Monday, March 05, 2007

I wrote "more later" on my last post but then didn't bother writing anything more. What I was intending to do was write up some thoughts on five years of blogging. I guess I didn't find that inspiring enough.

The alumni event was great! It wasn't in Oneonta, it was at the Parker Inn and Proctor's in Schenectady. At the Parker Inn, we had a private room with appetizers and drinks, then we saw Joseph and the Amazing Technicolor Dreamcoat at Proctor's. It was a package deal, $50 for the whole thing and it even included wine. The seats were great and so was the show. It was way more enjoyable than our trip to NYC all around. Cheaper for one thing, and the show didn't leave us feeling depressed. Our seats were so much better, Bob had legroom, and the audience is more polite at Proctor's. In NYC, someone's cell phone went off for a long time during the performance and there were about 30 high school students sitting near us who were text messaging each other, fidgeting, and complaining how boring it was. Spoiled.

Anyway, about the Proctor's show, I read the part of Genesis that it is based on, and it actually follows it pretty close. Amazing they can do that and made it modern at the same time. It is one of those shows from the '60s/'70s, like Jesus Christ Superstar and Godspell, kind of hippyish, a collaboration of Andrew Lloyd Weber and Tim Rice. I think Donny Osmond played Joseph when it was on Broadway, at least it is him singing on the CD I bought. The seats alone would have been more than $50 I think. An alumni was in the cast - he played Jacob, Joseph's father. He came to the reception and after the show, he came out and signed our programs. I think there were only a few alumni besides us though, the majority were Oneonta faculty and staff. All very nice people, we had met many of them at other events. But there were only 2 other men there besides Bob!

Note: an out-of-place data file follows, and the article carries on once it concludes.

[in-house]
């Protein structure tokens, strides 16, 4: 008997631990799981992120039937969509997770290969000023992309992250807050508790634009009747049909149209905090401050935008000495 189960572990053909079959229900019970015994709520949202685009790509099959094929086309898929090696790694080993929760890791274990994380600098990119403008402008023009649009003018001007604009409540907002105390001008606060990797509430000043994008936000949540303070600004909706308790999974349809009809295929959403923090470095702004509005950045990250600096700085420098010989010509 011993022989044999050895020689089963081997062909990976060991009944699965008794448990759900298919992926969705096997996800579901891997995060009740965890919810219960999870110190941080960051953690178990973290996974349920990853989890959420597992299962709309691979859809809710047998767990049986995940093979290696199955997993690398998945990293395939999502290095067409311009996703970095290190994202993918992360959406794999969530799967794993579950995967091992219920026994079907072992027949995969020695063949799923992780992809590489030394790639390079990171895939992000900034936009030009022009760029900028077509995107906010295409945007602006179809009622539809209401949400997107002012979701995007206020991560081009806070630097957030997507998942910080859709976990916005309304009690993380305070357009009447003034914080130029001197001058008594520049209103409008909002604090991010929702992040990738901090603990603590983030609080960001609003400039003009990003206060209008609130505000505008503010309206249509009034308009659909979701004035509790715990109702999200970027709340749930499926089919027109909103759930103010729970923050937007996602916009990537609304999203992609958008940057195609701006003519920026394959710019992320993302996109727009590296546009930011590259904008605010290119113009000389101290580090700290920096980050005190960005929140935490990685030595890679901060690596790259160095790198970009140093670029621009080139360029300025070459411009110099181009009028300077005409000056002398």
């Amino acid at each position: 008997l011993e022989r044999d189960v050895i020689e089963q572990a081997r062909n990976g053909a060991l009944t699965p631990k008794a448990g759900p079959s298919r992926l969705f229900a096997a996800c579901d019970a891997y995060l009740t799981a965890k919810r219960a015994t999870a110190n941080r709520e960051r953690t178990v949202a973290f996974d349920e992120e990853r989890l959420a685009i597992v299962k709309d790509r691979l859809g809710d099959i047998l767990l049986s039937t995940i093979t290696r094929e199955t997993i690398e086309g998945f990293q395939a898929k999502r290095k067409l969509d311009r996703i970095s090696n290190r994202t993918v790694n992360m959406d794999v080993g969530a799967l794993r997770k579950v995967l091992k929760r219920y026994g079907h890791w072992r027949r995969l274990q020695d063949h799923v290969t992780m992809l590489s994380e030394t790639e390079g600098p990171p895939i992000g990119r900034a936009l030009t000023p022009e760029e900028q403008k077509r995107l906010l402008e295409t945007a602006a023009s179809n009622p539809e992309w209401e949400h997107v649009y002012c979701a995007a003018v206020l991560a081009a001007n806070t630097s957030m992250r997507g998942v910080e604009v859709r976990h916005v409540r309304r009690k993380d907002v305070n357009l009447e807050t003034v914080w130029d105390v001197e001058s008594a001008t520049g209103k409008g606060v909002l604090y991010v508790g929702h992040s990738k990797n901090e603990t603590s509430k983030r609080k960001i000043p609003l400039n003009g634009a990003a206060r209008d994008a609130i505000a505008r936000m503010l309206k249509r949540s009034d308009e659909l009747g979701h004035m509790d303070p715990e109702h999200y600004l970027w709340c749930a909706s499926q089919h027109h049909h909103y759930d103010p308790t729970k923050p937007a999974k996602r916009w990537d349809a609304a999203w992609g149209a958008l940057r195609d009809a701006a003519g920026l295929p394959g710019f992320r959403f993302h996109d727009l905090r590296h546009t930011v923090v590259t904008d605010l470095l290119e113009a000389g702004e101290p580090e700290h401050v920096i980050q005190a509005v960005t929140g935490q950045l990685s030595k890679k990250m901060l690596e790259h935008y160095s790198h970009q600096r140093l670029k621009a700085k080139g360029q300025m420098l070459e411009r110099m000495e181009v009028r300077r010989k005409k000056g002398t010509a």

There are never any alumni who graduated with us. I guess most people don't care to go to alumni functions. Or it could be that only donors feel comfortable! (We have moved up from the lowest level "Red Dragon" club to the next one, the "Centennial Club.") Two professors from the speech/theatre department came to see the show too. One of them has recently retired, and he was there when we were students. Neither of us had him, but many of our friends did. I chatted with his wife for a while, very nice woman who reminded me a bit of Aunt Ital. They still live in Oneonta and mourn the loss of Bresee's. She says they now have to go to Albany to shop because even though there are more stores on Southside, there is nothing to compare to Bresee's. Bob ran into the weatherman on our CBS channel and talked to him. He was sitting right behind us, but he wasn't part of the alumni group.

Thursday, March 01, 2007

This is the fifth anniversary of Gully Brook Press. More later.